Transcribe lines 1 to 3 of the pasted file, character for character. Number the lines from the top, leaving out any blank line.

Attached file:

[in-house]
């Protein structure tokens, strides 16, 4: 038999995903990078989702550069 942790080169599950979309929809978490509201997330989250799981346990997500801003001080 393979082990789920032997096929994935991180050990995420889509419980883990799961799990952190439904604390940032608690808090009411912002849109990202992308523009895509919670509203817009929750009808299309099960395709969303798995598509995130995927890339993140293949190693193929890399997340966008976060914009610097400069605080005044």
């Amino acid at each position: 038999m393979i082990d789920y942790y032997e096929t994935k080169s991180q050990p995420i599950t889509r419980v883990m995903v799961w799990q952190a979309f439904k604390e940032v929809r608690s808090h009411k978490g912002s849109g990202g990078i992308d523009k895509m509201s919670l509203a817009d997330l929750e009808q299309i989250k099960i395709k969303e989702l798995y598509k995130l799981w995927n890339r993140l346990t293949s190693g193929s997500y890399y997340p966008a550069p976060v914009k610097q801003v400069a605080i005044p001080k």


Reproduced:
[in-house]
């Protein structure tokens, strides 16, 4: 038999995903990078989702550069 942790080169599950979309929809978490509201997330989250799981346990997500801003001080 393979082990789920032997096929994935991180050990995420889509419980883990799961799990952190439904604390940032608690808090009411912002849109990202992308523009895509919670509203817009929750009808299309099960395709969303798995598509995130995927890339993140293949190693193929890399997340966008976060914009610097400069605080005044």
């Amino acid at each position: 038999m393979i082990d789920y942790y032997e096929t994935k080169s991180q050990p995420i599950t889509r419980v883990m995903v799961w799990q952190a979309f439904k604390e940032v929809r608690s808090h009411k978490g912002s849109g990202g990078i992308d523009k895509m509201s919670l509203a817009d997330l929750e009808q299309i989250k099960i395709k969303e989702l798995y598509k995130l799981w995927n890339r993140l346990t293949s190693g193929s997500y890399y997340p966008a550069p976060v914009k610097q801003v400069a605080i005044p001080k």